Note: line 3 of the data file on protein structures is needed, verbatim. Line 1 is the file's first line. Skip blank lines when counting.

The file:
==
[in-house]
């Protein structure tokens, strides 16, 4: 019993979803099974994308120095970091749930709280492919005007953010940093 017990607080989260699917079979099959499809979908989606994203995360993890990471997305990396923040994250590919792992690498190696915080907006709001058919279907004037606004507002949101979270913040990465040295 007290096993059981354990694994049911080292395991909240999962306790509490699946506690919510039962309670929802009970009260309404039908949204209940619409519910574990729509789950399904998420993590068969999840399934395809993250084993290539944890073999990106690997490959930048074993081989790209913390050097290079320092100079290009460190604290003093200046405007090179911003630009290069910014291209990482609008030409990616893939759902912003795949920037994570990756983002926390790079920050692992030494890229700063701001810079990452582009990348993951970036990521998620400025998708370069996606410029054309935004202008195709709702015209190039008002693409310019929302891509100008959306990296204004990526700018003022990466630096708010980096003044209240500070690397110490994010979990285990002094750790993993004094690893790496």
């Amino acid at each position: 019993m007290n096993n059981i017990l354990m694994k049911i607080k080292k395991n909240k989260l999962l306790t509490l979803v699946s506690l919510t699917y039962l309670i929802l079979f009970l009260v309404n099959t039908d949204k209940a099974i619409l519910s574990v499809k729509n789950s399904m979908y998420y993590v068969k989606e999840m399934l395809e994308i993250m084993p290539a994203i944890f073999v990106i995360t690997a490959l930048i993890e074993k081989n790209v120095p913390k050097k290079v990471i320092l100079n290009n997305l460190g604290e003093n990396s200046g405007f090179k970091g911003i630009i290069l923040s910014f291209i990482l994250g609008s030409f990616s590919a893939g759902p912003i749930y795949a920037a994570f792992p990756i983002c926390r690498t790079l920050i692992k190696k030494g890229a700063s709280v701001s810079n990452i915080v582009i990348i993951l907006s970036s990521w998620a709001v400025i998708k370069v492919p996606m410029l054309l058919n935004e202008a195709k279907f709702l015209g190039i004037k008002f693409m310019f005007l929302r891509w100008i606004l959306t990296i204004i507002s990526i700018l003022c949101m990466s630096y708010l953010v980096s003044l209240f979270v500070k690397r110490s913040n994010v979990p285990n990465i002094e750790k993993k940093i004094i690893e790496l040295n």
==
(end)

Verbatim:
């Amino acid at each position: 019993m007290n096993n059981i017990l354990m694994k049911i607080k080292k395991n909240k989260l999962l306790t509490l979803v699946s506690l919510t699917y039962l309670i929802l079979f009970l009260v309404n099959t039908d949204k209940a099974i619409l519910s574990v499809k729509n789950s399904m979908y998420y993590v068969k989606e999840m399934l395809e994308i993250m084993p290539a994203i944890f073999v990106i995360t690997a490959l930048i993890e074993k081989n790209v120095p913390k050097k290079v990471i320092l100079n290009n997305l460190g604290e003093n990396s200046g405007f090179k970091g911003i630009i290069l923040s910014f291209i990482l994250g609008s030409f990616s590919a893939g759902p912003i749930y795949a920037a994570f792992p990756i983002c926390r690498t790079l920050i692992k190696k030494g890229a700063s709280v701001s810079n990452i915080v582009i990348i993951l907006s970036s990521w998620a709001v400025i998708k370069v492919p996606m410029l054309l058919n935004e202008a195709k279907f709702l015209g190039i004037k008002f693409m310019f005007l929302r891509w100008i606004l959306t990296i204004i507002s990526i700018l003022c949101m990466s630096y708010l953010v980096s003044l209240f979270v500070k690397r110490s913040n994010v979990p285990n990465i002094e750790k993993k940093i004094i690893e790496l040295n």